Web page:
US economy starts to boom as Japan falls into a recession

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Japan’s economy plunged into recession in the first quarter as the coronavirus pandemic squelched business activity, while leaders in the U.S. and Europe are weighing the risks and rewards of lifting COVID-19 restrictions knowing that a vaccine could take years to develop.

India, meanwhile, recorded its biggest single-day surge with 5,242 new cases and 157 deaths, taking the country’s infection tally to more than 96,000, the most in Asia. The country has now 3,029 fatalities due to COVID-19.

China, which reported just seven new cases on Monday, maintained tighter social distancing rules in parts of the northeastern province of Jilin after a cluster of cases of unknown origin turned up in the area. Two of the new cases were in Jilin and residents were being required to show certificates of health, including a recent negative nucleic acid test, if they wished to leave Jilin city, the province’s second-largest metropolis, state media reported.

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In other parts of the country, restrictions have been gradually lifted and many in Beijing, where no cases have been reported in weeks, have stopped wearing masks outdoors, although most establishments still require they do so when indoors and on public transport. Despite reopening moves, central government petition offices in Beijing, where people come from across the country to register complaints, will remain closed for the time being.

Japan’s Cabinet Office reported Monday a drop of 3.4% annual pace in seasonally adjusted real gross domestic product, and fears are growing that worse times may lie ahead.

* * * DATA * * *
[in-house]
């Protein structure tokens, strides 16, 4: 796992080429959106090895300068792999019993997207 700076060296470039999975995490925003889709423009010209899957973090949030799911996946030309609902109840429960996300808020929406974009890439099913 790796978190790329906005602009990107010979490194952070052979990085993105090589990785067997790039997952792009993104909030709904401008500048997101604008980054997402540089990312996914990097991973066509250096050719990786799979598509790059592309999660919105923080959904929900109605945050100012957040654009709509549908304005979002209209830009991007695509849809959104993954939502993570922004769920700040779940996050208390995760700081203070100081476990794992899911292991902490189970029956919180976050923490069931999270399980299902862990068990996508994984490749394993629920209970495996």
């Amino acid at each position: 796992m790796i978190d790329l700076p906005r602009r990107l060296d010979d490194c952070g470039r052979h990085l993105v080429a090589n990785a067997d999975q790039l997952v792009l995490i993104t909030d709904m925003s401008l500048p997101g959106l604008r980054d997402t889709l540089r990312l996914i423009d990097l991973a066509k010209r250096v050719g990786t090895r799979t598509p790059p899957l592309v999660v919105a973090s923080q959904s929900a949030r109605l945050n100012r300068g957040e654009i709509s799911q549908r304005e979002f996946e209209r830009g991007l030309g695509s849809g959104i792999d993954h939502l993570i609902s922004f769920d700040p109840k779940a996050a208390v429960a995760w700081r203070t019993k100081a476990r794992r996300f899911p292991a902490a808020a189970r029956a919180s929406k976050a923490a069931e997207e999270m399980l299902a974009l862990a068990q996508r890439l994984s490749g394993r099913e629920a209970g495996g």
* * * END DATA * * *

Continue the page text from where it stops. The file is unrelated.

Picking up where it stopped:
Japan is extremely vulnerable to repercussions from the pandemic given its dependence on trade with both China and the U.S.

In hard-hit Italy, Premier Giuseppe Conte acceded to a push by regional leaders to allow restaurants, bars and beach facilities to reopen Monday, weeks ahead of an earlier timetable.

“We are confronting this risk, and we need to accept it, otherwise we would never be able to relaunch,” Conte said.

That came as governments worldwide and many U.S. states struggle with restarting economies battered by the pandemic. In the U.S., images of crowded bars, beaches and boardwalks suggested some weren’t heeding warnings to safely enjoy reopened spaces while limiting the risks of spreading infection.

British Prime Minister Boris Johnson, who was hospitalized last month with COVID-19, speculated Sunday that a vaccine may not be developed at all, despite the huge global effort to produce one.

“There remains a very long way to go, and I must be frank that a vaccine might not come to fruition,” Johnson wrote in Sunday’s edition of the Mail newspaper.